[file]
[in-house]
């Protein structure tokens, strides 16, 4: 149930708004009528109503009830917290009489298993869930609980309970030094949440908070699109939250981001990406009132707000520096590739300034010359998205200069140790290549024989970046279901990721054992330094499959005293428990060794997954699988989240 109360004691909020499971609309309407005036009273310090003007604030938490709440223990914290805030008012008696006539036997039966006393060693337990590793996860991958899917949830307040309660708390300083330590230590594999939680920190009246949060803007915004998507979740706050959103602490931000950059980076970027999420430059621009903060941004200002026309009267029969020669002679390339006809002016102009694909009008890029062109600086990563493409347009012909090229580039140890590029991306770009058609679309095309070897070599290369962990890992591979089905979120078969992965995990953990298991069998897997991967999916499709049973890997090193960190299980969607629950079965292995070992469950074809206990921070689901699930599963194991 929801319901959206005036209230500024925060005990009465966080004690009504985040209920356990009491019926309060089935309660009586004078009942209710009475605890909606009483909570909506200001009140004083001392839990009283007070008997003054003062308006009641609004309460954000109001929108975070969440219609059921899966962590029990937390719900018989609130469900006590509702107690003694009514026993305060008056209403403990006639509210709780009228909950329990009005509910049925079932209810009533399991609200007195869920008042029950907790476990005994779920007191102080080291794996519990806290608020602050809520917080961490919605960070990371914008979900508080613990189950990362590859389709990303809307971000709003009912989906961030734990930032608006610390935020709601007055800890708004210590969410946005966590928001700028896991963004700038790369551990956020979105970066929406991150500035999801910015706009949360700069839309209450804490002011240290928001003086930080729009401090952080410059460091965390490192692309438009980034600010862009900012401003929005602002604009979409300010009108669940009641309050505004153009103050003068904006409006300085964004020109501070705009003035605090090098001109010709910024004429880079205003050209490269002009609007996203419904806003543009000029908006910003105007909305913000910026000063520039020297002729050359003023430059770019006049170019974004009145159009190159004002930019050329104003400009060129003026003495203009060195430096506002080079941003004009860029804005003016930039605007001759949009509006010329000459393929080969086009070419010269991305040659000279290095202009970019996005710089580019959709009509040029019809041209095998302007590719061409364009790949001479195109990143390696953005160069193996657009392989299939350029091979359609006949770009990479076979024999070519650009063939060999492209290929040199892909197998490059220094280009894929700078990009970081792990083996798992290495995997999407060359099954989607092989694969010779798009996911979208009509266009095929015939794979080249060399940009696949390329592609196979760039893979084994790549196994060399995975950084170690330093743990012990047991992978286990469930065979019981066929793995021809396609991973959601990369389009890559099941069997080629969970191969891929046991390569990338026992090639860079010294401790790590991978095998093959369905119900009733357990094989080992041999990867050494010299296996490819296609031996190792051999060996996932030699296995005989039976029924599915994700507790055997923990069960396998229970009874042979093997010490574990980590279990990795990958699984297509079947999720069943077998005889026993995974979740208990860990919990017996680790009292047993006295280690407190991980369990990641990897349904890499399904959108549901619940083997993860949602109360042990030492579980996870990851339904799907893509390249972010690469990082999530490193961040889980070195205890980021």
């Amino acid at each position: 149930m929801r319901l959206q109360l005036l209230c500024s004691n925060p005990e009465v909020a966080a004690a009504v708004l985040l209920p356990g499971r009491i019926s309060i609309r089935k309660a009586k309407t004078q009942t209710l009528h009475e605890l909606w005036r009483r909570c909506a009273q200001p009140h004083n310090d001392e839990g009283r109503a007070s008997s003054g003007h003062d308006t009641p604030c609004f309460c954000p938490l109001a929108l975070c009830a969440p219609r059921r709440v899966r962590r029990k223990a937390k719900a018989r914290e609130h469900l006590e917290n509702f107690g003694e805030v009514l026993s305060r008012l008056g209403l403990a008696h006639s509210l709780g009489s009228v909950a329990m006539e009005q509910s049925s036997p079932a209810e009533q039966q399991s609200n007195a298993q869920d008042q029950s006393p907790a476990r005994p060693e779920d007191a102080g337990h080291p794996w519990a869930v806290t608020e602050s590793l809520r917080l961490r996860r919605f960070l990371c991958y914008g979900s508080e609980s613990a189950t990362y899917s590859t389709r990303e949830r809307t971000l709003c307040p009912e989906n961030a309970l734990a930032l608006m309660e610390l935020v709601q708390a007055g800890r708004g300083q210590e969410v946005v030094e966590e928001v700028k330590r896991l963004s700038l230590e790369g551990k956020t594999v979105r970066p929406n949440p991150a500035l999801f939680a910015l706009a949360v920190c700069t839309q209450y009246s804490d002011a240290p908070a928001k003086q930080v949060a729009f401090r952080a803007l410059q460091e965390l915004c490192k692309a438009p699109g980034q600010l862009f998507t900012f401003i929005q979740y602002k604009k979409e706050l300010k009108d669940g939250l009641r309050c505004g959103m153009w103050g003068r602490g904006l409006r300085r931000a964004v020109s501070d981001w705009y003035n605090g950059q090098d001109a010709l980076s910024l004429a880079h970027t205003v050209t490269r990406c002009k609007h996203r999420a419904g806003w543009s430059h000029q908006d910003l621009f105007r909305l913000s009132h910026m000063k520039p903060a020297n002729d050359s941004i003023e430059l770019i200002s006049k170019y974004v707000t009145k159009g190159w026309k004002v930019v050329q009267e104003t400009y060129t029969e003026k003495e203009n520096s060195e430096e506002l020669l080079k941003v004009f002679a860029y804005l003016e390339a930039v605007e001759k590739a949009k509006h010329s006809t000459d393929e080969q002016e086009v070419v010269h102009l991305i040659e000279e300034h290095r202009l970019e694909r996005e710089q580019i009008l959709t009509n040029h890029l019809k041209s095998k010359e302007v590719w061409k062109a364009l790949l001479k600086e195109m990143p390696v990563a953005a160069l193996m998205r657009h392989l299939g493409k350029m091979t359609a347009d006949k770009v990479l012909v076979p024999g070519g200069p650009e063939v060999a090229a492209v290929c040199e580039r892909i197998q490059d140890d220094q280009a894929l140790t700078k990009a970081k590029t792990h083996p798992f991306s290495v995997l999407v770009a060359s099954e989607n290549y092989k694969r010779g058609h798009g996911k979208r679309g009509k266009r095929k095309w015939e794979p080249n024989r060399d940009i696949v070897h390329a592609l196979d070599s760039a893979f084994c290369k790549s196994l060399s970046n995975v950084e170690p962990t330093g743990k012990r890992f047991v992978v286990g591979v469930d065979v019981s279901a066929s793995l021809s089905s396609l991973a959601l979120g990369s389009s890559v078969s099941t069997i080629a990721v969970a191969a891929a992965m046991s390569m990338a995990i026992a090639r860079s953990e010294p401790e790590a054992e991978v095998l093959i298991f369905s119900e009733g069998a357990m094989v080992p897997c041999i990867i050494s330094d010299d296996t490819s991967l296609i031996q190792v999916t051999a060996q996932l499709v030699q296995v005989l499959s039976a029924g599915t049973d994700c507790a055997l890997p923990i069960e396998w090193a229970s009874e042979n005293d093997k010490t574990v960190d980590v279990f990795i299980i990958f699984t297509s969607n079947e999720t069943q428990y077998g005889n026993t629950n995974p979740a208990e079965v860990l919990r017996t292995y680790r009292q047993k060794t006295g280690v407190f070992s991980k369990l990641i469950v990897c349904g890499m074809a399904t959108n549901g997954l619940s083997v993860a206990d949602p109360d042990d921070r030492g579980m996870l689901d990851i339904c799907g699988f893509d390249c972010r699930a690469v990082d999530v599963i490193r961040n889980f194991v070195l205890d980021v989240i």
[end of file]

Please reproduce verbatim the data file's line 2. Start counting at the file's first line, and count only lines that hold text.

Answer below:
């Protein structure tokens, strides 16, 4: 149930708004009528109503009830917290009489298993869930609980309970030094949440908070699109939250981001990406009132707000520096590739300034010359998205200069140790290549024989970046279901990721054992330094499959005293428990060794997954699988989240 109360004691909020499971609309309407005036009273310090003007604030938490709440223990914290805030008012008696006539036997039966006393060693337990590793996860991958899917949830307040309660708390300083330590230590594999939680920190009246949060803007915004998507979740706050959103602490931000950059980076970027999420430059621009903060941004200002026309009267029969020669002679390339006809002016102009694909009008890029062109600086990563493409347009012909090229580039140890590029991306770009058609679309095309070897070599290369962990890992591979089905979120078969992965995990953990298991069998897997991967999916499709049973890997090193960190299980969607629950079965292995070992469950074809206990921070689901699930599963194991 929801319901959206005036209230500024925060005990009465966080004690009504985040209920356990009491019926309060089935309660009586004078009942209710009475605890909606009483909570909506200001009140004083001392839990009283007070008997003054003062308006009641609004309460954000109001929108975070969440219609059921899966962590029990937390719900018989609130469900006590509702107690003694009514026993305060008056209403403990006639509210709780009228909950329990009005509910049925079932209810009533399991609200007195869920008042029950907790476990005994779920007191102080080291794996519990806290608020602050809520917080961490919605960070990371914008979900508080613990189950990362590859389709990303809307971000709003009912989906961030734990930032608006610390935020709601007055800890708004210590969410946005966590928001700028896991963004700038790369551990956020979105970066929406991150500035999801910015706009949360700069839309209450804490002011240290928001003086930080729009401090952080410059460091965390490192692309438009980034600010862009900012401003929005602002604009979409300010009108669940009641309050505004153009103050003068904006409006300085964004020109501070705009003035605090090098001109010709910024004429880079205003050209490269002009609007996203419904806003543009000029908006910003105007909305913000910026000063520039020297002729050359003023430059770019006049170019974004009145159009190159004002930019050329104003400009060129003026003495203009060195430096506002080079941003004009860029804005003016930039605007001759949009509006010329000459393929080969086009070419010269991305040659000279290095202009970019996005710089580019959709009509040029019809041209095998302007590719061409364009790949001479195109990143390696953005160069193996657009392989299939350029091979359609006949770009990479076979024999070519650009063939060999492209290929040199892909197998490059220094280009894929700078990009970081792990083996798992290495995997999407060359099954989607092989694969010779798009996911979208009509266009095929015939794979080249060399940009696949390329592609196979760039893979084994790549196994060399995975950084170690330093743990012990047991992978286990469930065979019981066929793995021809396609991973959601990369389009890559099941069997080629969970191969891929046991390569990338026992090639860079010294401790790590991978095998093959369905119900009733357990094989080992041999990867050494010299296996490819296609031996190792051999060996996932030699296995005989039976029924599915994700507790055997923990069960396998229970009874042979093997010490574990980590279990990795990958699984297509079947999720069943077998005889026993995974979740208990860990919990017996680790009292047993006295280690407190991980369990990641990897349904890499399904959108549901619940083997993860949602109360042990030492579980996870990851339904799907893509390249972010690469990082999530490193961040889980070195205890980021």